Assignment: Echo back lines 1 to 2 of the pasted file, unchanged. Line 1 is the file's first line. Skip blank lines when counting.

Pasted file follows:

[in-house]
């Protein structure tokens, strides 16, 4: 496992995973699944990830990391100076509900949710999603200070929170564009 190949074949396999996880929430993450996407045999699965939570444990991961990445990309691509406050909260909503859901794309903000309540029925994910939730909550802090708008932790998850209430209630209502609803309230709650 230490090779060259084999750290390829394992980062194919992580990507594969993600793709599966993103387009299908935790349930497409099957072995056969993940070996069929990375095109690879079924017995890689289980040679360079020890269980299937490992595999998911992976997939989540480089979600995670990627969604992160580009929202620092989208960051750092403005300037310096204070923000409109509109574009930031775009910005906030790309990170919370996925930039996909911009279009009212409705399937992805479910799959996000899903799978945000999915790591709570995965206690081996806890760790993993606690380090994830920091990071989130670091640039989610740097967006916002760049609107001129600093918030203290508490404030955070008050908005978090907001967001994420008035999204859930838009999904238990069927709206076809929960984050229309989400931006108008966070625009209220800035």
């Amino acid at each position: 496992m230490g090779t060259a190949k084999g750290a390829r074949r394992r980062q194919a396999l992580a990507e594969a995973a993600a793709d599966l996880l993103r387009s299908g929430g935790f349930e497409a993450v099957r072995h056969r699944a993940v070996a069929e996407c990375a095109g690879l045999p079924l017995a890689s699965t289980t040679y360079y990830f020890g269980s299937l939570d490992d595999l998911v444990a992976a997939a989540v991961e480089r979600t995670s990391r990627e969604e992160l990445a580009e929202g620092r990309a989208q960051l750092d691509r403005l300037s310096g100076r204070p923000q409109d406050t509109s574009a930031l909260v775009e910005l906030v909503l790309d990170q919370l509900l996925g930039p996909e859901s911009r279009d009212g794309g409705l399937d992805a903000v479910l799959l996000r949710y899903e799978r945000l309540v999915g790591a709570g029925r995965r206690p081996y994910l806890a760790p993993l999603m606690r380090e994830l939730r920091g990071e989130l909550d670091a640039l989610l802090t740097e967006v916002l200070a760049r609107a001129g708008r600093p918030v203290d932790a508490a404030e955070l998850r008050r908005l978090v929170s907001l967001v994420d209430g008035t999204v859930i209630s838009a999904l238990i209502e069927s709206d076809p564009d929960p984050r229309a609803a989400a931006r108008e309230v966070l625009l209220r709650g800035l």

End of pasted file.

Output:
[in-house]
């Protein structure tokens, strides 16, 4: 496992995973699944990830990391100076509900949710999603200070929170564009 190949074949396999996880929430993450996407045999699965939570444990991961990445990309691509406050909260909503859901794309903000309540029925994910939730909550802090708008932790998850209430209630209502609803309230709650 230490090779060259084999750290390829394992980062194919992580990507594969993600793709599966993103387009299908935790349930497409099957072995056969993940070996069929990375095109690879079924017995890689289980040679360079020890269980299937490992595999998911992976997939989540480089979600995670990627969604992160580009929202620092989208960051750092403005300037310096204070923000409109509109574009930031775009910005906030790309990170919370996925930039996909911009279009009212409705399937992805479910799959996000899903799978945000999915790591709570995965206690081996806890760790993993606690380090994830920091990071989130670091640039989610740097967006916002760049609107001129600093918030203290508490404030955070008050908005978090907001967001994420008035999204859930838009999904238990069927709206076809929960984050229309989400931006108008966070625009209220800035």